RedLine Stealer

Adversaries always look for new tricks to maximize the success of their malicious operations. This time cyber crooks are taking advantage of the recent announcement of Windows 11’s broad deployment phase to target users with malware-laced upgrade installers. In case downloaded and executed, unsuspecting victims got their systems infected with RedLine information stealer

What Is RedLine Stealer?

First revealed in 2020, RedLine stealer has been increasingly advertised on the underground forums as a Malware-as-a-Service (MaaS) threat, being available at a price of $150-200 for a monthly subscription or standalone sample. 

RedLine is one of the most widely deployed information stealers that can grab Windows credentials, browser information, cryptocurrency wallets, FTP connections, banking data, and other sensitive information from the infected hosts. Apart from the data dumping capabilities, the malware was recently upgraded with additional features that allow its operators to load second-stage malicious payloads and run commands received from the attacker’s command-and-control (C&C) server.

Although the RedLine stealer analysis shows that malware is not incredibly sophisticated, adopting the MaaS model for massive distribution makes the threat a prominent player in the malicious arena.

Latest RedLine Campaign

According to the inquiry by HP, RedLine maintainers increasingly rely on fraudulent Windows 11 upgrade promises to lure Windows 10 users. Particularly, adversaries leverage a seemingly legitimate “” domain to disseminate malicious installers. If users are tricked into clicking the “Download Now” button, MB ZIP archive dubbed “” lands to the system containing RedLine executables. After extracted and launched, victims got the malicious DLL loaded to their device, which turned out to be the RedLine stealer payload. 

According to the researchers, the distribution website spotted during the investigation by HP has already been taken down. Nevertheless, hackers have no trouble setting up a new domain and proceeding with the malicious campaign.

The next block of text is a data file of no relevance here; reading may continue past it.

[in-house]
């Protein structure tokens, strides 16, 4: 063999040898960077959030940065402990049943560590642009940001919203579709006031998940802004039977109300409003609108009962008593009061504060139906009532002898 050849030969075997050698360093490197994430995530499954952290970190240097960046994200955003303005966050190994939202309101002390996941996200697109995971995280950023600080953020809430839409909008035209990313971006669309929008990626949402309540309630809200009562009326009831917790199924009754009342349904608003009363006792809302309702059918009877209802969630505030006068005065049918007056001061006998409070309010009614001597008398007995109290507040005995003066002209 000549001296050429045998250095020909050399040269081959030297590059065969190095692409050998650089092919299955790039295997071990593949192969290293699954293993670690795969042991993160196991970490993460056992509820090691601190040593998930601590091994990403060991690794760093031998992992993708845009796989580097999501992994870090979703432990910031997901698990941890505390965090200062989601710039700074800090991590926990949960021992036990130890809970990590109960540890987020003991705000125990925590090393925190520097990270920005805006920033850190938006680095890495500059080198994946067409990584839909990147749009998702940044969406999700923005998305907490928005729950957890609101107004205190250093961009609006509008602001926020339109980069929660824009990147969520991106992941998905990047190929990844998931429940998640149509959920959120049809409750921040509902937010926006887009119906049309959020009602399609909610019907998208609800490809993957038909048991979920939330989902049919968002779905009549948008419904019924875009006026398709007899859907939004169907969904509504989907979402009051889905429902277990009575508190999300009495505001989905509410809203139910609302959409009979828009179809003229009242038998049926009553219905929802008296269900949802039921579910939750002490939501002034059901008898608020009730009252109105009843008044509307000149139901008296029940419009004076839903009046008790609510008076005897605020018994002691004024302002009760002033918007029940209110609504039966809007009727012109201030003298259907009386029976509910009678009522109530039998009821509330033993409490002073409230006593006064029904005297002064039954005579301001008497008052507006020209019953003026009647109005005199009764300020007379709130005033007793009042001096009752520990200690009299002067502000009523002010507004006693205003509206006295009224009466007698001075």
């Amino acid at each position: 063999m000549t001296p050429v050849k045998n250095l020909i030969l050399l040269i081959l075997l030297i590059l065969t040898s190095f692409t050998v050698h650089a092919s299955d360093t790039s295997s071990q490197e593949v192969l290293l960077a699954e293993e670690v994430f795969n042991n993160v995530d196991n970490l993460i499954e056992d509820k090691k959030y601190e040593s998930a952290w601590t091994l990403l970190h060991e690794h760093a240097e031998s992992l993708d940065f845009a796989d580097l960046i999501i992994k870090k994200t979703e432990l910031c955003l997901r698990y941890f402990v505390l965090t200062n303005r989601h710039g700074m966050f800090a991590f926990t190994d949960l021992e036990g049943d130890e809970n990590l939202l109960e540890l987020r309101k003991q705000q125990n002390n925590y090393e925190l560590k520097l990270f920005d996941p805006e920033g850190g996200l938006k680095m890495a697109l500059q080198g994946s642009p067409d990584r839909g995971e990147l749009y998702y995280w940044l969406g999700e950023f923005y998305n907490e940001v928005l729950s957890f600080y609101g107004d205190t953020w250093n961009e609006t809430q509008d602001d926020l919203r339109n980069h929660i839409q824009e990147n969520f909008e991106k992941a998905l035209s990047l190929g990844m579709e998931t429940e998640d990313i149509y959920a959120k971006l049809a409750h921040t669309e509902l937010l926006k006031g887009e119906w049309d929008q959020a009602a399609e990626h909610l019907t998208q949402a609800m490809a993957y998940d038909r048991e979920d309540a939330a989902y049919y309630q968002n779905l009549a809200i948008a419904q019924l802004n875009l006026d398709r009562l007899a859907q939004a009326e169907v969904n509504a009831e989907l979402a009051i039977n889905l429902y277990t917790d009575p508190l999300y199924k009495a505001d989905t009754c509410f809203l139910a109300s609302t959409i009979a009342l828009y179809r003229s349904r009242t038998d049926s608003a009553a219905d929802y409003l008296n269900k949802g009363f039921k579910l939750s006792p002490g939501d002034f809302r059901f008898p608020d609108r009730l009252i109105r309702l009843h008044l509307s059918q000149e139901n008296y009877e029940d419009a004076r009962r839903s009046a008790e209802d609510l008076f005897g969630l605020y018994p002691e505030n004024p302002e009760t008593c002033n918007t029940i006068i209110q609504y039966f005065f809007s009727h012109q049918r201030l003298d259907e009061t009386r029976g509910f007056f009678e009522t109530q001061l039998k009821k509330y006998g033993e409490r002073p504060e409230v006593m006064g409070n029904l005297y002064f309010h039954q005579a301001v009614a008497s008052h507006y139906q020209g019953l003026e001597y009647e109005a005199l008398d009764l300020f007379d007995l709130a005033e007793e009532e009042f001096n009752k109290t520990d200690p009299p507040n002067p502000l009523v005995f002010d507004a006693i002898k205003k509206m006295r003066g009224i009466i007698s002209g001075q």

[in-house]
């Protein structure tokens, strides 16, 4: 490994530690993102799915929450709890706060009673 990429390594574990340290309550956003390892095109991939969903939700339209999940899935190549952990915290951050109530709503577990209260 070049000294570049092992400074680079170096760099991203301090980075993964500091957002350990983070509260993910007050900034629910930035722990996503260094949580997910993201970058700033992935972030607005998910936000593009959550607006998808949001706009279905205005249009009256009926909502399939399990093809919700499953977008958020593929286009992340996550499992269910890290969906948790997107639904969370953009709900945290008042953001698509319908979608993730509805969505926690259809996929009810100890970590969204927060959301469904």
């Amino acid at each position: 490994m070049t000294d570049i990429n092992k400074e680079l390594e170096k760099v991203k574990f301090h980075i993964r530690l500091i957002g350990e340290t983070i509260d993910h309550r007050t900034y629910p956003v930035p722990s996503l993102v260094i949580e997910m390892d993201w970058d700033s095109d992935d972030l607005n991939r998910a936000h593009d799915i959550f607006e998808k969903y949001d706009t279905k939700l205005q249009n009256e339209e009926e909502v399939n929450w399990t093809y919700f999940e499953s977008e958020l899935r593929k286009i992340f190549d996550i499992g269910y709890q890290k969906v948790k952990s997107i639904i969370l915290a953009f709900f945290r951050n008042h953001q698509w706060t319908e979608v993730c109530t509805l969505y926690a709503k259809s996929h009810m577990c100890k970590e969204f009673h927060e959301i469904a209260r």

Security researchers note that RedLine maintainers successfully benefited from the inability of many Windows 10 users to get a Windows 11 upgrade from the official distribution channels due to hardware incompatibilities. Experts believe that other malware families may follow the same routine, so users should be cautious.

Detecting RedLine Stealer

To spot the malicious activity associated with RedLine stealer malware and secure the system assets, opt for downloading a dedicated Sigma rule by our keen Threat Bounty developer Osman Demir

Fake Windows 11 Upgrade Installer Detection (via process_creation)

This detection has translations for the following SIEM, EDR & XDR platforms: Microsoft Sentinel, Elastic Stack, Splunk, Humio, Sumo Logic, ArcSight, QRadar, LimaCharlie, FireEye, LogPoint, Graylog, Regex Grep, RSA NetWitness, Chronicle Security, Microsoft Defender for Endpoint, Securonix, Apache Kafka ksqlDB, Carbon Black, Microsoft PowerShell, and AWS OpenSearch.

The rule is aligned with the latest MITRE ATT&CK® framework v.10, addressing the Execution tactics with Command and Scripting Interpreter (T1059) as the main technique. 

The full list of RedLine detections in the Threat Detection Marketplace repository of the SOC Prime platform is available here.

Sign up for free at SOC Prime’s Detection as Code platform to detect the latest threats within your security environment, improve log source and MITRE ATT&CK coverage, and defend against attacks easier, faster, and more efficiently. Adepts at cybersecurity are more than welcome to join the Threat Bounty program to share curated Sigma rules with the community and get recurrent rewards. Eager to polish your threat hunting skills? Dive into our guide for beginners to learn what are Sigma rules. Also, you can refer to our guide and learn what is MITRE ATT&CK® and how to use it for self-advancement.

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